Last Saturday, my husband and I planned on having a date night with just the two of us. With our busy schedules of my two jobs and his social work job, as well as with social events with family and friends, we’ve rarely had time to ourselves lately to enjoy each other’s company.
We must have been on the same wavelength because we’d both somewhat suggested it to each other to reserve that Saturday night for us. I’d been wanting to go to a new sandwich cafe in Elgin that I’d heard about called Blue Box Cafe, which you can guess is completely Doctor Who themed. They served coffee and tea and sandwiches with locally made products. They gave almond milk and soy milk options for their coffee, and for me, who’s lactose intolerant, that was ideal. They streamed Doctor Who episodes on two TVs in the backround. We’d watched the tale end of Cold Blood when we’d sat down to eat our sandwiches.
After dinner, we’d noticed that the place was filling up for a live podcast show. Since our plans did not include this, we intended to leave and I’d later look into what other geeky events they had going on some other time.
Before we left, Joe noticed all of the business cards and flyers by local businesses, freelancers, and artists on the window sill before leaving. He turned to me and said, “This would be a perfect place to leave your card with your book link on it! Do you have any?”
Immediately, I froze. I didn’t want to be a shameless promoter when I’d just found this sacred space – a place that I was still awed and nervous about because I didn’t want to screw up my image in front of the people that came here. I wanted to be withdrawn and observe first, work my way into this place and the atmosphere before I shamelessly promoted myself into a place that I hoped to make another local hangout.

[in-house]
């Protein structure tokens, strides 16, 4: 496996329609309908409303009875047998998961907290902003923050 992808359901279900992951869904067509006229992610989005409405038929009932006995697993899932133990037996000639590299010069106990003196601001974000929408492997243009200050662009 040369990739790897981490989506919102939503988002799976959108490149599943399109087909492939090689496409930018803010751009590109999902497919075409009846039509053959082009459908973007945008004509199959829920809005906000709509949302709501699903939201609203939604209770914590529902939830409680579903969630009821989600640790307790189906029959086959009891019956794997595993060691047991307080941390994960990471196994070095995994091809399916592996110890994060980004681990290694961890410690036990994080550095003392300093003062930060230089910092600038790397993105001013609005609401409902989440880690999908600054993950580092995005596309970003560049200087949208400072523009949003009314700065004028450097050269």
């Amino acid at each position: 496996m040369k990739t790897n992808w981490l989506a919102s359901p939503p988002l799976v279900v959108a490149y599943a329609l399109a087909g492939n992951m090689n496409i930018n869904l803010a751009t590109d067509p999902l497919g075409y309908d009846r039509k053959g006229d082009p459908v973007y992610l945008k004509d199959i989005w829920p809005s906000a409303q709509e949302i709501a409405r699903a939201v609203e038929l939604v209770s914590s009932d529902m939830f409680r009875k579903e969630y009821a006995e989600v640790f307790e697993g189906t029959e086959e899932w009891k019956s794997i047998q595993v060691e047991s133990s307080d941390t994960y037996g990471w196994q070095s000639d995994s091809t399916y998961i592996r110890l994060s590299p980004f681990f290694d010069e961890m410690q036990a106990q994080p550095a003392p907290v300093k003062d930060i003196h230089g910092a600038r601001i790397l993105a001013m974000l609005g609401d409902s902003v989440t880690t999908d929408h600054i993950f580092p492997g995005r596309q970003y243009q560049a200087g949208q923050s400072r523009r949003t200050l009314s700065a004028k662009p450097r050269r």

I didn’t even look if I had any cards. I just told him I didn’t. I knew I was low on them, but I just fibbed a bit and was too scared to leave them. I wanted to leave them, but I froze. I felt almost dirty even considering it. I had just come to this place!
This is just something I’ve struggled with lately. Publishing a book is a new experience for me. For more than a decade I’ve “published” fanfiction all over the web and even in a couple of annual fanzines, but I have never really talked about them in real life. Fandom culture is so different to me than the indie writing world. There are so many “don’t do this” and “don’t do that” rules to proper marketing and etiquette in drawing interest for your book. I was afraid leaving a stack of cards for my book would make me one of those people that others felt was too audacious, too presumptuous that others would care about my book. I felt like a creep, almost, even considering putting my book cards there.
It’s silly, I know. My first book sales weren’t a crazy breakthrough like most people’s. I could have marketed it better. I could have talked about it more. I could have printed out more cards and left them everywhere I went.
I could still do that, but I’m skittish. I’m still dipping my toes intp the cold waters. Cautious.
My poor friends and friends of friends have to pretty much pull my arm to get me to talk about my book. The shocking thing is that if and when I DO talk about my book, people are always interested. Then I can’t shut up. People are always amazed I did such a thing. It makes me proud of myself and feel accomplished.
Yet I feel like I always have to keep myself in check. Don’t want to get a big head!
And yet, I always find out that it isn’t the end of the world when I talk about my book and no one is interested. People generally are. I can’t let this fear and hesitation continue to rule me. It’s something I have to work on, and I’m always searching for ways to improve myself when it comes to this task of just breaking through the wall I’ve built around myself and just TALK to people.
Perhaps soon I’ll get over it. I mean, I pretty much have to if I will continue to put out more books. Maybe I’ll even get to the point where I leave a stack of my book cards at my favorite coffee shop.